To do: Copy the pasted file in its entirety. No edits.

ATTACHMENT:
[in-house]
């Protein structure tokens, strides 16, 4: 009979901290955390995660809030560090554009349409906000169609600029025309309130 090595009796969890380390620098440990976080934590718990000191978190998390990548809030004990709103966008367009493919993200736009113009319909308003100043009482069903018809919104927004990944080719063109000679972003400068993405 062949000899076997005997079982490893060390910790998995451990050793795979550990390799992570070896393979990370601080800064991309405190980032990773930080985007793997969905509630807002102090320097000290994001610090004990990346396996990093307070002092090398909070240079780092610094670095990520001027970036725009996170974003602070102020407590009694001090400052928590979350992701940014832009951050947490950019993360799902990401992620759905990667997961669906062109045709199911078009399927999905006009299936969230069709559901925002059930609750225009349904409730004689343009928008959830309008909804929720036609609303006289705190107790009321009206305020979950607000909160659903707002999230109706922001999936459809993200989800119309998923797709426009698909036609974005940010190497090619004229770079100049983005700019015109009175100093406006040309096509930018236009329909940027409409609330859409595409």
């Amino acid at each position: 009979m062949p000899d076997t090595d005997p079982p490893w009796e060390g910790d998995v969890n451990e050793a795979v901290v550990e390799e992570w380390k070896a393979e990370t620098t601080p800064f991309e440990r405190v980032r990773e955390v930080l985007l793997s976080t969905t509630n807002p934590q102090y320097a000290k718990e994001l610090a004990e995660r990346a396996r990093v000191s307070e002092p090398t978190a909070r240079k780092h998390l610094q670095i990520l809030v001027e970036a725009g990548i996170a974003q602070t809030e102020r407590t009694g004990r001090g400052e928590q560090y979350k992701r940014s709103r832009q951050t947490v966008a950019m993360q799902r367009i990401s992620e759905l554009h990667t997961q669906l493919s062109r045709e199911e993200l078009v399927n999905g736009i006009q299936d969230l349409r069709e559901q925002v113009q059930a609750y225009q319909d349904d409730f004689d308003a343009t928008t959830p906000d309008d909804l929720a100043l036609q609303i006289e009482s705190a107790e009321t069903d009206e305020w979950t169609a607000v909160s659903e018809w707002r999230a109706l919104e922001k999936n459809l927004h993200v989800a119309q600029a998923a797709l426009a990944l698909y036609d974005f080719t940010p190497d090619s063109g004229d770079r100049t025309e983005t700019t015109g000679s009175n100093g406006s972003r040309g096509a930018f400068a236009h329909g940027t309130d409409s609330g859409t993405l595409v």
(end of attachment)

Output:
[in-house]
């Protein structure tokens, strides 16, 4: 009979901290955390995660809030560090554009349409906000169609600029025309309130 090595009796969890380390620098440990976080934590718990000191978190998390990548809030004990709103966008367009493919993200736009113009319909308003100043009482069903018809919104927004990944080719063109000679972003400068993405 062949000899076997005997079982490893060390910790998995451990050793795979550990390799992570070896393979990370601080800064991309405190980032990773930080985007793997969905509630807002102090320097000290994001610090004990990346396996990093307070002092090398909070240079780092610094670095990520001027970036725009996170974003602070102020407590009694001090400052928590979350992701940014832009951050947490950019993360799902990401992620759905990667997961669906062109045709199911078009399927999905006009299936969230069709559901925002059930609750225009349904409730004689343009928008959830309008909804929720036609609303006289705190107790009321009206305020979950607000909160659903707002999230109706922001999936459809993200989800119309998923797709426009698909036609974005940010190497090619004229770079100049983005700019015109009175100093406006040309096509930018236009329909940027409409609330859409595409």
């Amino acid at each position: 009979m062949p000899d076997t090595d005997p079982p490893w009796e060390g910790d998995v969890n451990e050793a795979v901290v550990e390799e992570w380390k070896a393979e990370t620098t601080p800064f991309e440990r405190v980032r990773e955390v930080l985007l793997s976080t969905t509630n807002p934590q102090y320097a000290k718990e994001l610090a004990e995660r990346a396996r990093v000191s307070e002092p090398t978190a909070r240079k780092h998390l610094q670095i990520l809030v001027e970036a725009g990548i996170a974003q602070t809030e102020r407590t009694g004990r001090g400052e928590q560090y979350k992701r940014s709103r832009q951050t947490v966008a950019m993360q799902r367009i990401s992620e759905l554009h990667t997961q669906l493919s062109r045709e199911e993200l078009v399927n999905g736009i006009q299936d969230l349409r069709e559901q925002v113009q059930a609750y225009q319909d349904d409730f004689d308003a343009t928008t959830p906000d309008d909804l929720a100043l036609q609303i006289e009482s705190a107790e009321t069903d009206e305020w979950t169609a607000v909160s659903e018809w707002r999230a109706l919104e922001k999936n459809l927004h993200v989800a119309q600029a998923a797709l426009a990944l698909y036609d974005f080719t940010p190497d090619s063109g004229d770079r100049t025309e983005t700019t015109g000679s009175n100093g406006s972003r040309g096509a930018f400068a236009h329909g940027t309130d409409s609330g859409t993405l595409v």